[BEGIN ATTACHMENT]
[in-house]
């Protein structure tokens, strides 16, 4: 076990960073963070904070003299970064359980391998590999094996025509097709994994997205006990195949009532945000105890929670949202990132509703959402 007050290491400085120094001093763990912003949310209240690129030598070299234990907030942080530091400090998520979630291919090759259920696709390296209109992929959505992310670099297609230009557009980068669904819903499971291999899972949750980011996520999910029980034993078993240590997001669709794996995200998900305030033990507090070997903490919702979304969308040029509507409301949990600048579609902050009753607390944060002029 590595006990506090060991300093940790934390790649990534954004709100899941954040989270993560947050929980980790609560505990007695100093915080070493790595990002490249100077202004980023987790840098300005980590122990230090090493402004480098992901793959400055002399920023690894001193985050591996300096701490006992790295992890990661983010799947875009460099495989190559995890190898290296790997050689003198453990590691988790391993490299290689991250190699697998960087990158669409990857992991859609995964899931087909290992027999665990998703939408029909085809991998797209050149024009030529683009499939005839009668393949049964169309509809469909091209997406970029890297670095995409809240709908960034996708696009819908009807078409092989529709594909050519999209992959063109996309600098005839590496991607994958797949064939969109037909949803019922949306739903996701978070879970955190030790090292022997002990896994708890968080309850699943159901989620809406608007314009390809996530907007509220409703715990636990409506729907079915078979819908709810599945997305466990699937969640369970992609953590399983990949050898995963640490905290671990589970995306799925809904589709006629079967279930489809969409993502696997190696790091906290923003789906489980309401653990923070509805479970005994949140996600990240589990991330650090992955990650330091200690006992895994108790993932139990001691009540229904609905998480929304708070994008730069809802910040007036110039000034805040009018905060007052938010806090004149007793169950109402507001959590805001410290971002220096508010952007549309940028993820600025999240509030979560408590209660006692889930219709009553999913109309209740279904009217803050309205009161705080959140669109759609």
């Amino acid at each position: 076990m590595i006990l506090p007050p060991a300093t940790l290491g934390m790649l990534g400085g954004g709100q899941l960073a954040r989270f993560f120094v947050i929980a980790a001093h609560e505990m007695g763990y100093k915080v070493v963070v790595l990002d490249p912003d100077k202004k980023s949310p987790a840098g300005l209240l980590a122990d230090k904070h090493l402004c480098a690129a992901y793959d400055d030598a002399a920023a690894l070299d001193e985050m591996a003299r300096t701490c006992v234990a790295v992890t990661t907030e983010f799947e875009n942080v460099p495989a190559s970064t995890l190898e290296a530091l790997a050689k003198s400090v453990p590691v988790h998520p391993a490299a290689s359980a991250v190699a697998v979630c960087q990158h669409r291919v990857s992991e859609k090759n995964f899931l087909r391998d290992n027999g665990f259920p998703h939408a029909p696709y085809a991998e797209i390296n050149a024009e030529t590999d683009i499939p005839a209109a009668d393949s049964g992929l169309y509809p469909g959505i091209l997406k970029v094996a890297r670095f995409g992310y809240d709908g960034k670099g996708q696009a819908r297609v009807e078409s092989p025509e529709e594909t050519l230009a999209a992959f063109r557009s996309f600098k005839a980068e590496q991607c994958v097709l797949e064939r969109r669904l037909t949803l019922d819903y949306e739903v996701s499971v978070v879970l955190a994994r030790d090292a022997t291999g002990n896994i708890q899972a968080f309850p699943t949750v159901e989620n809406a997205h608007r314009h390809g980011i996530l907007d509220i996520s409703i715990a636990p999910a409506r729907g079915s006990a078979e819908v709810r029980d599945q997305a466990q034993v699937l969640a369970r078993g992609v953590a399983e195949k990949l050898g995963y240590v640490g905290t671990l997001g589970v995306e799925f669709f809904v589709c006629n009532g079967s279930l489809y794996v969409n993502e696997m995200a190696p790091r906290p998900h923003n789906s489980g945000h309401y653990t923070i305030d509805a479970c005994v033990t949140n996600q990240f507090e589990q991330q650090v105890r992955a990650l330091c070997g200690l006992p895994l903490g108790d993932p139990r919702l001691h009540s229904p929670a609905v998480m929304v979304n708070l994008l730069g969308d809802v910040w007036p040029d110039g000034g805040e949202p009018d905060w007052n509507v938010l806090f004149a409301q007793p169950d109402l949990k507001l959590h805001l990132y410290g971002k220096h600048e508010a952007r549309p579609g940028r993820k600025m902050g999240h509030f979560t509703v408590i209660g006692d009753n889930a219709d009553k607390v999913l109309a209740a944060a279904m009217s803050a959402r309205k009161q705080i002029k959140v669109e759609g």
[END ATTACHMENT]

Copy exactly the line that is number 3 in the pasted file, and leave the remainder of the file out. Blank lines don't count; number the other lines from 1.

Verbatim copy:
């Amino acid at each position: 076990m590595i006990l506090p007050p060991a300093t940790l290491g934390m790649l990534g400085g954004g709100q899941l960073a954040r989270f993560f120094v947050i929980a980790a001093h609560e505990m007695g763990y100093k915080v070493v963070v790595l990002d490249p912003d100077k202004k980023s949310p987790a840098g300005l209240l980590a122990d230090k904070h090493l402004c480098a690129a992901y793959d400055d030598a002399a920023a690894l070299d001193e985050m591996a003299r300096t701490c006992v234990a790295v992890t990661t907030e983010f799947e875009n942080v460099p495989a190559s970064t995890l190898e290296a530091l790997a050689k003198s400090v453990p590691v988790h998520p391993a490299a290689s359980a991250v190699a697998v979630c960087q990158h669409r291919v990857s992991e859609k090759n995964f899931l087909r391998d290992n027999g665990f259920p998703h939408a029909p696709y085809a991998e797209i390296n050149a024009e030529t590999d683009i499939p005839a209109a009668d393949s049964g992929l169309y509809p469909g959505i091209l997406k970029v094996a890297r670095f995409g992310y809240d709908g960034k670099g996708q696009a819908r297609v009807e078409s092989p025509e529709e594909t050519l230009a999209a992959f063109r557009s996309f600098k005839a980068e590496q991607c994958v097709l797949e064939r969109r669904l037909t949803l019922d819903y949306e739903v996701s499971v978070v879970l955190a994994r030790d090292a022997t291999g002990n896994i708890q899972a968080f309850p699943t949750v159901e989620n809406a997205h608007r314009h390809g980011i996530l907007d509220i996520s409703i715990a636990p999910a409506r729907g079915s006990a078979e819908v709810r029980d599945q997305a466990q034993v699937l969640a369970r078993g992609v953590a399983e195949k990949l050898g995963y240590v640490g905290t671990l997001g589970v995306e799925f669709f809904v589709c006629n009532g079967s279930l489809y794996v969409n993502e696997m995200a190696p790091r906290p998900h923003n789906s489980g945000h309401y653990t923070i305030d509805a479970c005994v033990t949140n996600q990240f507090e589990q991330q650090v105890r992955a990650l330091c070997g200690l006992p895994l903490g108790d993932p139990r919702l001691h009540s229904p929670a609905v998480m929304v979304n708070l994008l730069g969308d809802v910040w007036p040029d110039g000034g805040e949202p009018d905060w007052n509507v938010l806090f004149a409301q007793p169950d109402l949990k507001l959590h805001l990132y410290g971002k220096h600048e508010a952007r549309p579609g940028r993820k600025m902050g999240h509030f979560t509703v408590i209660g006692d009753n889930a219709d009553k607390v999913l109309a209740a944060a279904m009217s803050a959402r309205k009161q705080i002029k959140v669109e759609g």